The young woman whom Kevin had noticed before put a book away. She walked over to Kevin and sat down across from her. A moment of silence passed, and Kevin didn't take any notice of her. The woman smiled in amusement. "A good book, is it?" She asked in a thick British accent.

Kevin almost jumped up from her seat, squeaking and blinking up in surprise at the woman. "Oh... yes," she said, shaking her head to clear it. "I'm sorry... I didn't see you there."

"Then it must be very good," said the woman. "I find often myself that a good book can keep you so wrapped up that a plane could crash in front of you and you wouldn't blink."

Kevin smiled slightly and stared curiously at the smiling woman. "Are you from England?"

"Raised in London since I was three," said the woman with apparent pride. She thrust out her hand and smiled sunnily. "My name is Elizabeth Anne Waters. Please call me Liz."

Kevin smiled rather awkwardly and shook her hand. "Kevin Anthoni Jennings," She said. "Most call me... Kevin."

"Odd name for a girl," said Liz, contracting her eyebrows slightly.

"I don't mind it really. It could be worse. Like Frank or something."

"I suppose," smiled Liz. She peered over at Kevin's book. "What are you reading?"

"Phantom of the Opera," said Kevin, blushing and smiling. "It's my favorite."

"Ahh, a classic and beautiful book!" Liz beamed with approval, her amber colored eyes gleaming with pleasure. "Are you a fan of depressing tales, Kevin?"

"Oh, no, it's not that," explained Kevin. "It's just... I love anything to do with music or singing. Singing especially. See, I want to be a singer someday."

"Ah, well," said Liz. "I guess I'll just have to hear you sing one of these days."

Kevin looked a bit puzzled for a moment. Then, hesitantly, "Um.. Miss Liz--"

"Oh please, just Liz."

"Liz." Kevin corrected herself. "What are doing in Old Town?"

Liz looked very serious all of a sudden as she spoke. "I came here because of the legends and myths surrounding this place. I very much enjoy studying these kinds of things. Anything at all to do with the supernatural--"

"You mean the graveyard," interrupted Kevin.

Liz blinked in surprise. "Yes."

"There's nothing there," said Kevin, closing her book without saving her place. She had read it many times anyway. "Nothing but dead land, gnarly trees, gray bushes, broken glass, and tombstones. I've been in there before." She paused, blinking nervously. "But... not at night."

"Never at night?"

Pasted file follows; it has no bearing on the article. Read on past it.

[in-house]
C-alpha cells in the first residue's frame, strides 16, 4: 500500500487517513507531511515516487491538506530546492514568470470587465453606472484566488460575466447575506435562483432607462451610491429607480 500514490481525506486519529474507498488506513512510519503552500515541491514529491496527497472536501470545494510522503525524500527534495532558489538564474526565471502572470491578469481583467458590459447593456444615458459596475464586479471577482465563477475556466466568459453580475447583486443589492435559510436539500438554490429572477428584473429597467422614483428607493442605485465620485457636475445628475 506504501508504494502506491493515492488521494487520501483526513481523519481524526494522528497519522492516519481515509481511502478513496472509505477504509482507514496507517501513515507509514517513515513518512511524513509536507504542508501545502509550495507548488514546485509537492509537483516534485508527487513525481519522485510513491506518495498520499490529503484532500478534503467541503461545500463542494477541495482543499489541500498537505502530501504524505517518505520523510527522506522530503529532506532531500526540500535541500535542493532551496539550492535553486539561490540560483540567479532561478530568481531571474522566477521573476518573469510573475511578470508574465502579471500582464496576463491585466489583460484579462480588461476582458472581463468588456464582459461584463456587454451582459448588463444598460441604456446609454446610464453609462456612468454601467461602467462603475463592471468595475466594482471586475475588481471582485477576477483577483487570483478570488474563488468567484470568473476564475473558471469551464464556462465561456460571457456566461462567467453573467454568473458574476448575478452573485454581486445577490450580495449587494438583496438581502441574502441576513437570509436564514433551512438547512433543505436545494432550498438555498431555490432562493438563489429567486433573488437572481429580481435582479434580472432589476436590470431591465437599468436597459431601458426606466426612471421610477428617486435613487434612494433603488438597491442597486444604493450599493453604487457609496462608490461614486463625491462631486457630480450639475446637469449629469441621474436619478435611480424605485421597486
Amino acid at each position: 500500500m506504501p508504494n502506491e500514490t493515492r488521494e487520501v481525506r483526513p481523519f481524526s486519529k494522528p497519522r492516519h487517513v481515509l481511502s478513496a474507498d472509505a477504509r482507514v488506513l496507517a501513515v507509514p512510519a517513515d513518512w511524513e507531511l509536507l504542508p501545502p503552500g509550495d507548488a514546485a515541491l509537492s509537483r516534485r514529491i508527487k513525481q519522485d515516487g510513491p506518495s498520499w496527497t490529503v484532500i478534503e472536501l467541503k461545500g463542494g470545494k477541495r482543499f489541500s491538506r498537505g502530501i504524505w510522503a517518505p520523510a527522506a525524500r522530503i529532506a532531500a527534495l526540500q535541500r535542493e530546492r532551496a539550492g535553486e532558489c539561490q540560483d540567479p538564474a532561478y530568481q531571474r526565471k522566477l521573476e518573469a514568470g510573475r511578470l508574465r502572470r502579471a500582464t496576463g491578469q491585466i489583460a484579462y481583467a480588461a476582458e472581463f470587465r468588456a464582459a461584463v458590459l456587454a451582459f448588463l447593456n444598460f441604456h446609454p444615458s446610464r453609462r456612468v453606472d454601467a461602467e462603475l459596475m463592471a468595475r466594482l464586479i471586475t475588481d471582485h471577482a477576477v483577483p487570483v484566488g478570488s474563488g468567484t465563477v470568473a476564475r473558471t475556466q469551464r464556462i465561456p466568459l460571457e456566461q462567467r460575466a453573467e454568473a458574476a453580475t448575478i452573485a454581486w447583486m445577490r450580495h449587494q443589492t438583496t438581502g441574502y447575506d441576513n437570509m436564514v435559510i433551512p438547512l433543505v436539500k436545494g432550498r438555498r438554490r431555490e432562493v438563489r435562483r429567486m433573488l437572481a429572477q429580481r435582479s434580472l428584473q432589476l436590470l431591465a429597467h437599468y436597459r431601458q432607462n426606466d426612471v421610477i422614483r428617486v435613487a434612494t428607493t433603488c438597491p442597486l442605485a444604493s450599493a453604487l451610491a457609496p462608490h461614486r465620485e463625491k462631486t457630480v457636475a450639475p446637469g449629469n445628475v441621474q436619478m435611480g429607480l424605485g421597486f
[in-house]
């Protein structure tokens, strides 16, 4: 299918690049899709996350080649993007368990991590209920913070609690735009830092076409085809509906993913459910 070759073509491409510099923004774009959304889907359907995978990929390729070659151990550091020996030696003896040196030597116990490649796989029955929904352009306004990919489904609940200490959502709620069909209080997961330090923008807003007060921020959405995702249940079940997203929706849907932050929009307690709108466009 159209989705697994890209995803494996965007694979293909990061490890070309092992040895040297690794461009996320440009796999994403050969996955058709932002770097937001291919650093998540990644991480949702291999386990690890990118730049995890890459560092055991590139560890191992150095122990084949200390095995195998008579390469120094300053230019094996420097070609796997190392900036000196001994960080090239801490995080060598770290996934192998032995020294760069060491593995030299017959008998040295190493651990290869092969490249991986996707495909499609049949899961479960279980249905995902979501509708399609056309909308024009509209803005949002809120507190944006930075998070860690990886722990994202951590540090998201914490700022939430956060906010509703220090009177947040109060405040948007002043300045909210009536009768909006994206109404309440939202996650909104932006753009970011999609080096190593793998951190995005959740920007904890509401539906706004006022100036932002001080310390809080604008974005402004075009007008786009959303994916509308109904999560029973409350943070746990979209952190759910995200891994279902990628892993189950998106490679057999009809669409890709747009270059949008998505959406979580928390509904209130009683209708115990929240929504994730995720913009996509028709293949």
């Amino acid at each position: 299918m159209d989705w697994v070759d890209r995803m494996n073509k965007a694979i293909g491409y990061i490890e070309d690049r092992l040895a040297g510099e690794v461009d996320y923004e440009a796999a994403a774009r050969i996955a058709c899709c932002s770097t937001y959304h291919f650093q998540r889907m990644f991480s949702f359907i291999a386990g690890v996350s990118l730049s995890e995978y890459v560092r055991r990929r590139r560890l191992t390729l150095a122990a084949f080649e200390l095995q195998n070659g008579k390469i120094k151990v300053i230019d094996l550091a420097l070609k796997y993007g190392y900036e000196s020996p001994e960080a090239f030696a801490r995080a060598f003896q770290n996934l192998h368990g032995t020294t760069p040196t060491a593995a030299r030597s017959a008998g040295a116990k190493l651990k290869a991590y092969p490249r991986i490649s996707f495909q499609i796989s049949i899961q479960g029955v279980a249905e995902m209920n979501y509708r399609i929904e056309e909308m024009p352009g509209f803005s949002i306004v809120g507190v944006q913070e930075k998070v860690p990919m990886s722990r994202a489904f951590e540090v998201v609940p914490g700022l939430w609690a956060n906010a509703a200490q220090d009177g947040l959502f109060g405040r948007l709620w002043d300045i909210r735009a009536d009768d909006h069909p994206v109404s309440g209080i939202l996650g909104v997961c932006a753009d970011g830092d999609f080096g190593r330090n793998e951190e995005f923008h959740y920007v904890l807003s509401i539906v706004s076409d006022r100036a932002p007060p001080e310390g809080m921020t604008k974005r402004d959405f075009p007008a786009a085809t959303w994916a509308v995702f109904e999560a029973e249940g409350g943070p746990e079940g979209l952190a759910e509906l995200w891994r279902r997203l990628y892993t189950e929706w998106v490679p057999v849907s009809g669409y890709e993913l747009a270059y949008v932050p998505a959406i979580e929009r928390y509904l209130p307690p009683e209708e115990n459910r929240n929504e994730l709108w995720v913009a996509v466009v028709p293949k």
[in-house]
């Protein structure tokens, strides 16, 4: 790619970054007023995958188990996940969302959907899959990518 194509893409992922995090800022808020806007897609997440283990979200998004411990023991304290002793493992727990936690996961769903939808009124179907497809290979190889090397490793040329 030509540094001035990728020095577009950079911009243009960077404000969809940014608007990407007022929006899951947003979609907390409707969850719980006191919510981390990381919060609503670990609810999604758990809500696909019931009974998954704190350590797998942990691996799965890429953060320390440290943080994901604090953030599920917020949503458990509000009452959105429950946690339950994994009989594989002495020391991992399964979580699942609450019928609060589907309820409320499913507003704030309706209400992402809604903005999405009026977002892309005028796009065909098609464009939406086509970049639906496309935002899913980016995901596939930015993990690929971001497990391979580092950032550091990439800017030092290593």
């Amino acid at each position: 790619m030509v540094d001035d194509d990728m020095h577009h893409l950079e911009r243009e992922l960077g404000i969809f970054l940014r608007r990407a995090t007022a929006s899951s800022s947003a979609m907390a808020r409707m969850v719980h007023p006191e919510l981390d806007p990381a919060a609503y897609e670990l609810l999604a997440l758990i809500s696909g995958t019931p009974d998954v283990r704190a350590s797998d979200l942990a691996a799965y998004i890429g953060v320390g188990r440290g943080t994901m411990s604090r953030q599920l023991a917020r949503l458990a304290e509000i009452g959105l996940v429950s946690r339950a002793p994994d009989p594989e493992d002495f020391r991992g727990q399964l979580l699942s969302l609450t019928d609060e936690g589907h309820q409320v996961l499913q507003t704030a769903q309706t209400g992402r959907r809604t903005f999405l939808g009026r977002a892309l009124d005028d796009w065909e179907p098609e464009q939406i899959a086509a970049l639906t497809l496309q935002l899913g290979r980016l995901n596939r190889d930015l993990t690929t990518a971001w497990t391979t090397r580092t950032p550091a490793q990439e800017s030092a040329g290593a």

"No. I almost did." shuddered Kevin. She noticed Mrs. Rose glare at her and she lowered her voice, leaning toward Liz so she could be heard. "After dark is when all the sightings come. Shadows, strange winds, weird stuff like that. People here even say they can hear some one singing once in a while. Usually on a full moon, when it's real bright at night."

Liz was hooked, her amber eyes widened with curiosity. "A woman's voice?"

"No, a man," said Kevin. "Kind of different, if you ask me. I thought all haunting singing voices were female." She shrugged and continued, "They say he has the voice of God's angel and about that same mystery. Whoever it is has never been seen. Ever. Only heard."

"Really!" whispered Liz, wringing her hands in excitement.

Kevin squared her shoulders and looked smug. "I don't believe any of it," she said. "I've never seen or heard it myself, after all."

"And what else could you tell me?" asked Liz, gesturing for Kevin to keep going with the story. "I mean about this mystery angel."

"Oh. Well, apparently he's been there for hundreds of years," said Kevin casually, as if she were describing some sweater on sale. "Cursed by an angry witch, or something like that. They say he lives in the old church in the graveyard and only comes out at night, which is why people see things after dark."

"Fascinating!"exclaimed Liz, grinning like a child on Christmas morning. "Well, that's certainly settled! I must to look into this one."

Kevin snorted and folded her arms. "It's all just talk, you know. Fairy tales and overexcited imaginations."

"Still, it's worth a look," Liz paused, thinking. She stood up abruptly and grabbed her bag. She smiled at the girl. "I know! Perhaps you can help me, Kevin. I really don't know anything about Old Town. And you've probably been living here your whole life, haven't you?"

"Yes," said Kevin, puzzled.

"Right, so... would you? Help me, I mean."

Kevin thought about this for a while. No one really liked outsiders, and if she were to help Liz, the townsfolk would loath her even more. But Kevin even considered herself an outsider, some one who didn't fit in. She shrugged and spoke, "I'll have to run home for a pair of jeans."

Liz beamed. "Oh, I knew I could count on you! I'll just drive you home in my car, would that be all right?"

"I don't live far from here," Kevin told her as she followed the British woman from the library. Liz laughed softly.

"Then it won't take long, will it?"